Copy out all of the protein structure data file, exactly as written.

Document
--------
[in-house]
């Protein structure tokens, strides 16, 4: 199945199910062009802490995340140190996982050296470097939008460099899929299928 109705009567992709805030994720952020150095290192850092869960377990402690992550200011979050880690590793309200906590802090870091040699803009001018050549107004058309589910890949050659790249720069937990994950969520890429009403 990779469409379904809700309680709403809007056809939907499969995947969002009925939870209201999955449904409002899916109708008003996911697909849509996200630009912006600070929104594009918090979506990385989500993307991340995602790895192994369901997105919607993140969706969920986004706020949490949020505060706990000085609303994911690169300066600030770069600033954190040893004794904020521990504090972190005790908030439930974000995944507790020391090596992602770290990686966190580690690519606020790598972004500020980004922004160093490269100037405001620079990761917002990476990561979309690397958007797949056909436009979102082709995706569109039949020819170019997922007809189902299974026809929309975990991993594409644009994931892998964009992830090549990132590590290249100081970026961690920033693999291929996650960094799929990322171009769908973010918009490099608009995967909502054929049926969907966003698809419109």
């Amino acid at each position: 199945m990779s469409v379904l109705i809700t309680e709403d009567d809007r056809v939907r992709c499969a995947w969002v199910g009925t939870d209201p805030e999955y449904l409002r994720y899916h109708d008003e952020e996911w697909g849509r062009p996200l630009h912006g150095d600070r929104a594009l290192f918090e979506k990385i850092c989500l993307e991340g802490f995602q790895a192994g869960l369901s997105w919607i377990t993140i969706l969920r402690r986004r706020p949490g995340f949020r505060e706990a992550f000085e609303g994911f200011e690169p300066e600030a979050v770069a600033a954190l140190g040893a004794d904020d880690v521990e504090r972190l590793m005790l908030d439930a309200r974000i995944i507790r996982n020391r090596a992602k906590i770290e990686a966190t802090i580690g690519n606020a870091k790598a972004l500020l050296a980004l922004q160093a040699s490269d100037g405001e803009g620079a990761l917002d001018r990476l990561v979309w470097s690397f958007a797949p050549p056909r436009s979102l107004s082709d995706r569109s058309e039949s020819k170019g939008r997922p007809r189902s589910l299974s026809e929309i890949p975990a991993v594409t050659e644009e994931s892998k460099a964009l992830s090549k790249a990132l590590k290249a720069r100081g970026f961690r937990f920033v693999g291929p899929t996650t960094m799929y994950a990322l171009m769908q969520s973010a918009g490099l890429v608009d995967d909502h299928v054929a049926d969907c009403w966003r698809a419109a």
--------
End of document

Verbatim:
[in-house]
């Protein structure tokens, strides 16, 4: 199945199910062009802490995340140190996982050296470097939008460099899929299928 109705009567992709805030994720952020150095290192850092869960377990402690992550200011979050880690590793309200906590802090870091040699803009001018050549107004058309589910890949050659790249720069937990994950969520890429009403 990779469409379904809700309680709403809007056809939907499969995947969002009925939870209201999955449904409002899916109708008003996911697909849509996200630009912006600070929104594009918090979506990385989500993307991340995602790895192994369901997105919607993140969706969920986004706020949490949020505060706990000085609303994911690169300066600030770069600033954190040893004794904020521990504090972190005790908030439930974000995944507790020391090596992602770290990686966190580690690519606020790598972004500020980004922004160093490269100037405001620079990761917002990476990561979309690397958007797949056909436009979102082709995706569109039949020819170019997922007809189902299974026809929309975990991993594409644009994931892998964009992830090549990132590590290249100081970026961690920033693999291929996650960094799929990322171009769908973010918009490099608009995967909502054929049926969907966003698809419109």
């Amino acid at each position: 199945m990779s469409v379904l109705i809700t309680e709403d009567d809007r056809v939907r992709c499969a995947w969002v199910g009925t939870d209201p805030e999955y449904l409002r994720y899916h109708d008003e952020e996911w697909g849509r062009p996200l630009h912006g150095d600070r929104a594009l290192f918090e979506k990385i850092c989500l993307e991340g802490f995602q790895a192994g869960l369901s997105w919607i377990t993140i969706l969920r402690r986004r706020p949490g995340f949020r505060e706990a992550f000085e609303g994911f200011e690169p300066e600030a979050v770069a600033a954190l140190g040893a004794d904020d880690v521990e504090r972190l590793m005790l908030d439930a309200r974000i995944i507790r996982n020391r090596a992602k906590i770290e990686a966190t802090i580690g690519n606020a870091k790598a972004l500020l050296a980004l922004q160093a040699s490269d100037g405001e803009g620079a990761l917002d001018r990476l990561v979309w470097s690397f958007a797949p050549p056909r436009s979102l107004s082709d995706r569109s058309e039949s020819k170019g939008r997922p007809r189902s589910l299974s026809e929309i890949p975990a991993v594409t050659e644009e994931s892998k460099a964009l992830s090549k790249a990132l590590k290249a720069r100081g970026f961690r937990f920033v693999g291929p899929t996650t960094m799929y994950a990322l171009m769908q969520s973010a918009g490099l890429v608009d995967d909502h299928v054929a049926d969907c009403w966003r698809a419109a």